Colon Cancer

Samantha Edwards – Shining through adversity

February 7, 2024 Word for Word Media 0Comment

Samantha Edwards, a successful career woman and mother, shares her unexpected journey with colon cancer and how a basket of complementary therapies has aided her recovery.

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Samantha Edwards (42) lives in Durban, KwaZulu-Natal with her husband and two daughters, aged three and two.

Sam’s cancer journey began in October 2022 not long after the birth of her second daughter. With two children born within a span of 15 months, her symptoms were easily dismissed with the demands of being a busy, working mother of two under two.

“My initial symptoms were vague; fatigue, lower back pain, but it was persistent chronic diarrhoea over three months that prompted me to book a colonoscopy,” she explains.

A sizable tumour was found but the doctors were confident it would be benign. A biopsy was performed and Sam was sent for an abdominal CT scan. “The scan came back clear, however, the biopsy showed cancer.

I was advised that I’d need to have a colon resection to remove the 9cm tumour. Again, the doctors felt confident that the cancer was contained as I had no other signs of spread. I was informed that I may need a temporary colostomy but due to the location of the tumour, it was unlikely.”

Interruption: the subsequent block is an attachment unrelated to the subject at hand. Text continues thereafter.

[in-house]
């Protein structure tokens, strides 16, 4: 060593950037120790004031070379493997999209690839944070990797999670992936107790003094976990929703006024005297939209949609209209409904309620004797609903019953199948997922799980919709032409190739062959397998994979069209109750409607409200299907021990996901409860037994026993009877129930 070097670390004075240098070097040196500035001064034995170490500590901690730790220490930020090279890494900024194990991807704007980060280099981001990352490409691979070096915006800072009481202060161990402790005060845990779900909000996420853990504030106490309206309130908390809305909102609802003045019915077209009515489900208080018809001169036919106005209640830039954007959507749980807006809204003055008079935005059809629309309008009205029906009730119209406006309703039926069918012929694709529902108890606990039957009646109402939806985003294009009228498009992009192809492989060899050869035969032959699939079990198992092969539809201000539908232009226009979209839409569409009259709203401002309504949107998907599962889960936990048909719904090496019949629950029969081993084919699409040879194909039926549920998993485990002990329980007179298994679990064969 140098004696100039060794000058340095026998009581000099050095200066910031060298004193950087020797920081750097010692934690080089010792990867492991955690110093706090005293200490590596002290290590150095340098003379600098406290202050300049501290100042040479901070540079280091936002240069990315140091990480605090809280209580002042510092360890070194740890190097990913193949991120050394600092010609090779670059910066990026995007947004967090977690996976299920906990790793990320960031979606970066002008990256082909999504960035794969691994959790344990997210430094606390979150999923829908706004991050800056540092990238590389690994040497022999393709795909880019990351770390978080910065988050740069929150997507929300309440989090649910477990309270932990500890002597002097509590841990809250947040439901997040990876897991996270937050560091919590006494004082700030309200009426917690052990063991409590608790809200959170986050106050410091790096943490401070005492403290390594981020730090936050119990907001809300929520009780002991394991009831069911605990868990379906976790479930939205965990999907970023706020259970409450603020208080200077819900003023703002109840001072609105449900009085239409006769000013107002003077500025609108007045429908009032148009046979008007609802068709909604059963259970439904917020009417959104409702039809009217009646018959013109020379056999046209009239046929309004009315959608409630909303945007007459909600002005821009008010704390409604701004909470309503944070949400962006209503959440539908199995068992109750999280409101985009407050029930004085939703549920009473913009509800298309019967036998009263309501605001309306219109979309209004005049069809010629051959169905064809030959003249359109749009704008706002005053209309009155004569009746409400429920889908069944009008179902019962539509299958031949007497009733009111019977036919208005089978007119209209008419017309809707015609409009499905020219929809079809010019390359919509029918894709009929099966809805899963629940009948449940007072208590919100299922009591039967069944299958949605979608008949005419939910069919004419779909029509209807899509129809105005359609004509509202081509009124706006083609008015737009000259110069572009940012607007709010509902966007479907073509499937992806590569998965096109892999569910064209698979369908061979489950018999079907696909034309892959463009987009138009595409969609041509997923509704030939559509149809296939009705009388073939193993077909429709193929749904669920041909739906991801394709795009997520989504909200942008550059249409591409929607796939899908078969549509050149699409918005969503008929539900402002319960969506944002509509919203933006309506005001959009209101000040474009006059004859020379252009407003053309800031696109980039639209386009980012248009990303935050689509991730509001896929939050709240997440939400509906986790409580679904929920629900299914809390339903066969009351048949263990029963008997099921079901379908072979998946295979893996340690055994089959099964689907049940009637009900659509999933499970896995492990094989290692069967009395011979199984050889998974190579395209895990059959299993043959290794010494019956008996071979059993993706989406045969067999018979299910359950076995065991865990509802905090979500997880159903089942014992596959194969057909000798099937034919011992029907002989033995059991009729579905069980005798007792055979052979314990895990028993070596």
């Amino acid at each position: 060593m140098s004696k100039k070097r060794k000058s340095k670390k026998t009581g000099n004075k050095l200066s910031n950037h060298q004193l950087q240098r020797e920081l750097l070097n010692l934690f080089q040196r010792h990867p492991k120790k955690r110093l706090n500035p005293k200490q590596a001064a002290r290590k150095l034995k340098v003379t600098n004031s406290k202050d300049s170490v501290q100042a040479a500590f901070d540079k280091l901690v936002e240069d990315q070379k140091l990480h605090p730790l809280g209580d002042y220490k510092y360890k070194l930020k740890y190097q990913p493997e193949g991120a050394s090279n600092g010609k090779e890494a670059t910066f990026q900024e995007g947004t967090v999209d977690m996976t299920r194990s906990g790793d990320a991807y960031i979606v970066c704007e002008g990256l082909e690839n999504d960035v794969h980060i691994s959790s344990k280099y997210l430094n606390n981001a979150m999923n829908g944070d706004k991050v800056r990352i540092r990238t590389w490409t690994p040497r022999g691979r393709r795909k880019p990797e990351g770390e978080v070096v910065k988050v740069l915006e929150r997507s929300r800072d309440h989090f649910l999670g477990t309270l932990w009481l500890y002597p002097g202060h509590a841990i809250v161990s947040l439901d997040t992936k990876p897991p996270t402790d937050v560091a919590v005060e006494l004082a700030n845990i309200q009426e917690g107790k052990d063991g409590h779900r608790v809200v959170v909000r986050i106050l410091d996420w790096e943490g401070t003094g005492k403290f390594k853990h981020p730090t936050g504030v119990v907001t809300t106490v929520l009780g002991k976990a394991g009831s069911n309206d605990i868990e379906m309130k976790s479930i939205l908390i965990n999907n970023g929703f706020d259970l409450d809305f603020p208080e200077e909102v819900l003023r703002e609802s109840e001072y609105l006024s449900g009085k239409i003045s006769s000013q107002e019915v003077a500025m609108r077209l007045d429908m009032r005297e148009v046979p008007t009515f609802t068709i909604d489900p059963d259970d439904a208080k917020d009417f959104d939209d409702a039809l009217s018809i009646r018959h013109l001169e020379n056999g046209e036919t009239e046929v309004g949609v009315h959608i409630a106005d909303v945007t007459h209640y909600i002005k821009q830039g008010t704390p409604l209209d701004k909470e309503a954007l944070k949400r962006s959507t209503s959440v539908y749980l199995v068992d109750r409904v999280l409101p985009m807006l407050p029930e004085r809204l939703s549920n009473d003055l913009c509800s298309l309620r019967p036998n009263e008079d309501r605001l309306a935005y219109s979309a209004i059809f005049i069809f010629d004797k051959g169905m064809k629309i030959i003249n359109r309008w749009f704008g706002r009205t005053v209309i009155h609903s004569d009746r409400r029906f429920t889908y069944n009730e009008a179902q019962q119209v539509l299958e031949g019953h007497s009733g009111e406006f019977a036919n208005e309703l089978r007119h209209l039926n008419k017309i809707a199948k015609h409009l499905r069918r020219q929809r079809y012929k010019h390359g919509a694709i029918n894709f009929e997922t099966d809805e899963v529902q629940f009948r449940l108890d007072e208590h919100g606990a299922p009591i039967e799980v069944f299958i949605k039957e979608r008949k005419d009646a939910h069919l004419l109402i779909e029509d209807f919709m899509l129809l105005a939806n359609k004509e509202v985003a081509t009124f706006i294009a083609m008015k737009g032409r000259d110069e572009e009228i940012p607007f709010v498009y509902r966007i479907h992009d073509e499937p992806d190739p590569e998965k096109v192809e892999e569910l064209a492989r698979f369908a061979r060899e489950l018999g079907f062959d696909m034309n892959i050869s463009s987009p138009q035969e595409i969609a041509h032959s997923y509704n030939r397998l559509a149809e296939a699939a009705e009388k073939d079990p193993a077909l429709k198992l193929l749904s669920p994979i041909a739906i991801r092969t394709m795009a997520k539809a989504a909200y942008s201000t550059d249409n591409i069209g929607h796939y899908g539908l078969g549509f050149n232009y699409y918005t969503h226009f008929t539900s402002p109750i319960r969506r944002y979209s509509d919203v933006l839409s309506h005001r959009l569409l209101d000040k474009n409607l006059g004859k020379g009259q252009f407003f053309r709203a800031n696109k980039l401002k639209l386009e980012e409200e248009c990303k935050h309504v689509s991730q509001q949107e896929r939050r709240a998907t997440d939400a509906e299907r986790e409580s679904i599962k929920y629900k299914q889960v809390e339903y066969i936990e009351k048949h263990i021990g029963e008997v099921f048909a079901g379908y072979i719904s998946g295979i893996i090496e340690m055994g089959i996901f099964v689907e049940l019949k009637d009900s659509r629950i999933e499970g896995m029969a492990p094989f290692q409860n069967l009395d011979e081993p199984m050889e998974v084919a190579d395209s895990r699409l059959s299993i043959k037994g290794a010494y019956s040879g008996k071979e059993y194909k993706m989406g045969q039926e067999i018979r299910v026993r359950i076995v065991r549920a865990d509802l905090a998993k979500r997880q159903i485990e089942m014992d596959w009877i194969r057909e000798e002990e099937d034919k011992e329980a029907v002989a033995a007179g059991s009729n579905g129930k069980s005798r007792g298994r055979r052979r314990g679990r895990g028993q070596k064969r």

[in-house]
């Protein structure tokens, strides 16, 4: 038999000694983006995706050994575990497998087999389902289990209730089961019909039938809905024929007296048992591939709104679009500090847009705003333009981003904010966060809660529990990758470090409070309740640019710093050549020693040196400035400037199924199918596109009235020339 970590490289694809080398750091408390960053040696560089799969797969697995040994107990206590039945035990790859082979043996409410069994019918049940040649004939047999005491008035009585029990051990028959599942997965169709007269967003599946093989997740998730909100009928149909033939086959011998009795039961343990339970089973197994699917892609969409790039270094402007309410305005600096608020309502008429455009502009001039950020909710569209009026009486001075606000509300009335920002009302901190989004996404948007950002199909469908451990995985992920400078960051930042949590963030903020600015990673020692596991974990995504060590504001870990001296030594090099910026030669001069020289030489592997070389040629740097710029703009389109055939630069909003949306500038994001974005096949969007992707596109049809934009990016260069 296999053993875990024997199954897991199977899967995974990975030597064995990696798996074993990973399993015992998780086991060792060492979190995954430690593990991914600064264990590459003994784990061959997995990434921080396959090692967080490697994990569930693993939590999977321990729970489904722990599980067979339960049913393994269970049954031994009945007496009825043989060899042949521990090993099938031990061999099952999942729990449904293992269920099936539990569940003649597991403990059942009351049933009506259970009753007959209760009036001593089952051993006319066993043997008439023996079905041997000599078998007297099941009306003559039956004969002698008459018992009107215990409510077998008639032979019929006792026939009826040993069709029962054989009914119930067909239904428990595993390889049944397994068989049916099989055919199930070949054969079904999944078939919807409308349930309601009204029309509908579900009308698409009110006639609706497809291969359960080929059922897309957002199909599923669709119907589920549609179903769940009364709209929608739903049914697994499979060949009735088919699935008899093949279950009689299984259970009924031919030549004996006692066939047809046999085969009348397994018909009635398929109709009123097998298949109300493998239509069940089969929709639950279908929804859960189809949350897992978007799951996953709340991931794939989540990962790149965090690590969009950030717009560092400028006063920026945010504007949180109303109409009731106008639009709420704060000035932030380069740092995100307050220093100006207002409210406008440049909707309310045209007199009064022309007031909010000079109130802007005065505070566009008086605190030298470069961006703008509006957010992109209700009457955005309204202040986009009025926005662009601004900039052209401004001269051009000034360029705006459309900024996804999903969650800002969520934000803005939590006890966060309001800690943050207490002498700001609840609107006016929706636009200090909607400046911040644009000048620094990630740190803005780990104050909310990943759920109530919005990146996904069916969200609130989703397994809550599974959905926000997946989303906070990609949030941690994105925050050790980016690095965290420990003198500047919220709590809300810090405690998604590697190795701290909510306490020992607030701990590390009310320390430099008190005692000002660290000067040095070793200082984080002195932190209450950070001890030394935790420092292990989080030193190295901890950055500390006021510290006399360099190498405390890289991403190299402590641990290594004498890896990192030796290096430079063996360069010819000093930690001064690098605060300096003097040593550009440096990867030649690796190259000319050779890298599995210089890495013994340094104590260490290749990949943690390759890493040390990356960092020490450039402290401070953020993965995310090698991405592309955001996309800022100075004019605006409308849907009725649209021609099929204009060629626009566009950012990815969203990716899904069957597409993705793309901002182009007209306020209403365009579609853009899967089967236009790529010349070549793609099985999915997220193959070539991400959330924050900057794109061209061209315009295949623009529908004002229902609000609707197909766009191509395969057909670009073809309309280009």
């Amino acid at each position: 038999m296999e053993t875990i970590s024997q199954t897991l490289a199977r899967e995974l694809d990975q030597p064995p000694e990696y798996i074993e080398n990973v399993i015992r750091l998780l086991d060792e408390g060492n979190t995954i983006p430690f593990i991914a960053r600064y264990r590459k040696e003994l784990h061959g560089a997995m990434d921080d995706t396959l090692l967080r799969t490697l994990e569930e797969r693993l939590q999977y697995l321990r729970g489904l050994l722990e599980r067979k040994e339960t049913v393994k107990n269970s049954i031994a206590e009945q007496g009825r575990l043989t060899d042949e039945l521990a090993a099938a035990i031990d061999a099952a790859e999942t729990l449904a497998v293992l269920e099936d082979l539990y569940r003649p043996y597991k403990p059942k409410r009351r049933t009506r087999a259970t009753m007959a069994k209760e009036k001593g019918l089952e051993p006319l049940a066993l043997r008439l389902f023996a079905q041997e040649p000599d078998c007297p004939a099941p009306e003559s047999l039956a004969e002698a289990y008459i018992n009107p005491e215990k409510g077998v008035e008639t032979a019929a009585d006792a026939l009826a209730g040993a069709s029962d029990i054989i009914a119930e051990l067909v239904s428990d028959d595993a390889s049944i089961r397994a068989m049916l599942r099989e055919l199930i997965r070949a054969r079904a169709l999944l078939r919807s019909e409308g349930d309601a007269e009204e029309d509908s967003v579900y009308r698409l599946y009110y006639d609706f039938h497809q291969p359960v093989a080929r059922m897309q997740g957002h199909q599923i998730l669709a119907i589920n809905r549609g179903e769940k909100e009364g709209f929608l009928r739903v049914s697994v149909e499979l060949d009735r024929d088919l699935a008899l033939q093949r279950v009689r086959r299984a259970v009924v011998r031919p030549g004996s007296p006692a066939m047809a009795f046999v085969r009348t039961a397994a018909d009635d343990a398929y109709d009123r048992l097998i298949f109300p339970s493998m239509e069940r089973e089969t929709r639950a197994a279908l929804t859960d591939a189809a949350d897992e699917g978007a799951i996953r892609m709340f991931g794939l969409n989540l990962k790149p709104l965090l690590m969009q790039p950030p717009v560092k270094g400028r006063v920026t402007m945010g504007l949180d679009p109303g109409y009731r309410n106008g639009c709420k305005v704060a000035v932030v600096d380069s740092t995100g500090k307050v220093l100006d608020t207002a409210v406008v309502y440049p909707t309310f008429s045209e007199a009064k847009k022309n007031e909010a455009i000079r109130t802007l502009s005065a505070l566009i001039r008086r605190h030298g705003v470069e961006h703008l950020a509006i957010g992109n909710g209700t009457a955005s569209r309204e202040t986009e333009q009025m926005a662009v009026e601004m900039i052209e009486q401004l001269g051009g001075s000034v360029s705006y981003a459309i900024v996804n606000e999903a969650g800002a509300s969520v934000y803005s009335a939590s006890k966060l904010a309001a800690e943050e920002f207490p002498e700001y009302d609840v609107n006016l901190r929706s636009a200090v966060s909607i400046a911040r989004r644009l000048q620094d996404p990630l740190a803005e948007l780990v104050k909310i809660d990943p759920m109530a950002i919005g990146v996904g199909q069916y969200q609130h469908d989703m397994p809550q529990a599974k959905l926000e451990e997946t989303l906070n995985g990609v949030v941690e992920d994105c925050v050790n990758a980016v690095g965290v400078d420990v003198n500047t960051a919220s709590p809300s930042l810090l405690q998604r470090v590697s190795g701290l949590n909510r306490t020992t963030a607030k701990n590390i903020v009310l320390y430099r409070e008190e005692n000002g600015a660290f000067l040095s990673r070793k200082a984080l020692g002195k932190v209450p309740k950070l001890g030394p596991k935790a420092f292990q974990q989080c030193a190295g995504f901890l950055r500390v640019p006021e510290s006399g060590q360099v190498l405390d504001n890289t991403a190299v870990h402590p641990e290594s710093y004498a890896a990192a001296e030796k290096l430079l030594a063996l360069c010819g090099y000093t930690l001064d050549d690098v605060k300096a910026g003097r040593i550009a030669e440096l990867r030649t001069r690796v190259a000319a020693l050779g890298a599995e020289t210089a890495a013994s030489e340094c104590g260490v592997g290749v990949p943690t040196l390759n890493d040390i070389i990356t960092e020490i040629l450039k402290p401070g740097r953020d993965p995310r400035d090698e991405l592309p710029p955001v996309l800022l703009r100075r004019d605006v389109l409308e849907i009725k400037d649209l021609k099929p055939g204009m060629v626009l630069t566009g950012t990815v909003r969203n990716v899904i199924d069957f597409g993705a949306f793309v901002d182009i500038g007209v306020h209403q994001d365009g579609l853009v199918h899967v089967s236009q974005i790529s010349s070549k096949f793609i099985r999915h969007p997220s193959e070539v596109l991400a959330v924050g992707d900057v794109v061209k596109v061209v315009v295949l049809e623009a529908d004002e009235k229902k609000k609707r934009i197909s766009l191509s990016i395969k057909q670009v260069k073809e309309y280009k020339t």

A month later, Sam underwent a laparoscopic sigmoid colectomy to remove the tumour and 11cm of her colon; unfortunately the surgeon discovered spread to her lymph nodes, resulting in a Stage 3B colon cancer diagnosis. This meant that she would need to undergo six months of adjunctive chemotherapy but thankfully no colostomy was needed.

Second opinion

Sam was led to seek a second opinion; she had accepted that chemotherapy was warranted but didn’t get a good feel when the oncologist dismissed her long list of questions of which complementary therapies would help with chemotherapy.

“I believe that the best approach is a combination of the two. I realised that chemotherapy gave me the strongest chance of survival with a Stage 3 diagnosis, but I also wanted to support my body with complementary therapies,” Sam explains.

The second oncologist answered Sam’s (and her husband’s questions) for over an hour. “Chemotherapy was still the main treatment but he was supportive of all the complementary therapies that I wanted to include. Though, there were some that he didn’t necessarily agree would help but ultimately, he was supportive of my values and holistic approach.”

Sam adds, “His empathetic and informative approach became a cornerstone in my treatment journey. The significance of second opinions lies in empowering patients to actively engage in their healthcare journey.”

Complementary therapies

Sam began chemotherapy and complementary therapies became integral to her holistic approach to healing. From acupuncture and yoga to meditation and physiotherapy, each played a role in managing side effects and enhancing her overall well-being.

“Acupuncture is reported to help with several chemotherapy side effects.

I found it to help with headaches and overall well-being as it’s a very calming treatment. Yoga was hugely beneficial to my mental state and allowed me to keep moving when I couldn’t handle vigorous exercise. I stuck to twice weekly including days that fell directly after chemotherapy sessions. Physiotherapy helped to keep my bowel function more regular by use of manual massage to support my digestive system; I was surprised at how helpful this was.”